The democrats or China have been just as hurt by the pandemic as others. Why did this piece of disinformation take root? Certainly it plays on our fears but it could also be because we are looking to codify already held beliefs or we are trying to find others who feel as we do. If you already think Democrats and China are out to get you or are bad, this would be believable.


Good heavens.....Disinformation in politics is as old as, well, politics. Every year we see advertising campaigns for those seeking elected office. Many of those campaigns are either borderline or outright disinformation. They work! Why? The same reason they work in health care above. They play on our fears. They reinforce our already held beliefs. They allow us to find our people and others like us. What are some examples? I could use current examples - they are everywhere - but let's look to history.

Disinformation or negative campaigning in U.S. politics can be traced to a war of words between John Adams and Thomas Jefferson in the presidential election of 1800. (The details below are taken from a Mental Floss article.)

Jefferson said that Adams was a “hideous hermaphroditical character, which has neither the force and firmness of a man, nor the gentleness and sensibility of a woman.” To translate to 21st century parlance, Adams is a douchebag or similar. Adams retorted by saying something similar in terms of character assassination.

The election swung in Jefferson’s favor when he said that Adams wanted to go to war with France, an outright lie he knew would help him win because the U.S. was quite tired of war.

Again, preying on our fears. We were tired of war. No more war. No one thought to check to see if Jefferson's assertion was true. Google didn't exist in 1800. Fact-checking was time consuming and difficult - more so than today.


It just occurred to me that in this article, I am touching on the subjects you should never bring up at a dinner party.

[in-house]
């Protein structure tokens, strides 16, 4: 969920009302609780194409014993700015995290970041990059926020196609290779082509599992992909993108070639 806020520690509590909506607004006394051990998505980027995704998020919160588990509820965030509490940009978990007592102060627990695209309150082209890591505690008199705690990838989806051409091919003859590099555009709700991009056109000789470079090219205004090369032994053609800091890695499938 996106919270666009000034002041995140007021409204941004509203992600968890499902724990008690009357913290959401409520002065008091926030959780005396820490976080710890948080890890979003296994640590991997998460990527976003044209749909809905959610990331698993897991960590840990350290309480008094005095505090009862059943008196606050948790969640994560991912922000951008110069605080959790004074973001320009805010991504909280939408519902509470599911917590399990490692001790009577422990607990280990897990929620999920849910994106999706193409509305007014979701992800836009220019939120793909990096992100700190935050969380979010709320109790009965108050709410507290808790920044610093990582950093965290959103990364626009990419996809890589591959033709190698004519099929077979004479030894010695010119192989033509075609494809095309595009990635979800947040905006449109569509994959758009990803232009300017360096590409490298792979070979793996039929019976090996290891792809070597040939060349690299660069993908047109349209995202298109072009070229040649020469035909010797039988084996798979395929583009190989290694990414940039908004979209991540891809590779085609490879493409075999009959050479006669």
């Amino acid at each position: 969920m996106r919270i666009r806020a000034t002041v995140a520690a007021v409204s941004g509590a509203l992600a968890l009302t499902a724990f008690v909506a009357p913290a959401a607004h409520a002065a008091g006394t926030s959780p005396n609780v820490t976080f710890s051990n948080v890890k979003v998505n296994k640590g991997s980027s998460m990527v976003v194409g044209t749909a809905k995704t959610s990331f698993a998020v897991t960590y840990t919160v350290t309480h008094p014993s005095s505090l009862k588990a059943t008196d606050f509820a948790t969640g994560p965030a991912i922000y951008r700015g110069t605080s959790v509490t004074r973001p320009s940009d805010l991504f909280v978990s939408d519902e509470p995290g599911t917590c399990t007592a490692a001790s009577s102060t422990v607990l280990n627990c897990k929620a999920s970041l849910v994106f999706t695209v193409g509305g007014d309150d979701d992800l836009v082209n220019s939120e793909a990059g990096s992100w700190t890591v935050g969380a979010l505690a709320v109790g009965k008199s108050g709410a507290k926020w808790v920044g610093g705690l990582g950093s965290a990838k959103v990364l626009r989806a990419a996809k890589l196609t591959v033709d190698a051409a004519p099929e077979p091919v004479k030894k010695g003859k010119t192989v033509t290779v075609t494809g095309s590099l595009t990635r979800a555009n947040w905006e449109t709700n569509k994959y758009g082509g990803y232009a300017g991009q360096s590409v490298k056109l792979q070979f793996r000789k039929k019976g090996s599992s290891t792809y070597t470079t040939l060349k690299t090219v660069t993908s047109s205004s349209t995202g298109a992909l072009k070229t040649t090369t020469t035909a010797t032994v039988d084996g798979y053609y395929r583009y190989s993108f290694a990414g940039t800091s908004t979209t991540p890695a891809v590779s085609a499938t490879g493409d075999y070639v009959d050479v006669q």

What is the disinformation in religious contexts? A year or so ago, I found an article (wish I saved the link because now I can't find it) that detailed what witchcraft and Wicca were. It was written by a Catholic priest. That alone should make anyone suspect. Why would you take Wiccan advice from a Catholic priest? [Full disclosure: I am Wiccan.] Essentially he outlined all of the typical stereotypes related to Wicca - we worship the devil, sacrifice animals, etc. Utter poppycock! We do no such thing.

Why do people believe? He's a priest. He has authority (though, I would argue, not regarding Wicca). He is playing to your fears. He is reinforcing your already held beliefs.

This is just one example of religious disinformation. I find disinformation regarding religion particularly troubling because people have such strongly held religious beliefs. (I am not suggesting that is the problem.) We regard religious leaders as sacrosanct. We rarely question.

There are certainly other areas in which disinformation is rampant and you will read about them in future newsletters. I think this gives you an idea of how widespread and important a problem disinformation is.

To learn more, please join me on Tuesday, September 27, 2022 at noon EDT for my first disinformation clinic. To register, please go to:

A zoom link will be sent closer to Tuesday. I hope to see you. It will be recorded so if you are unable to attend, you may view it. Please still register so that I may share the recording link.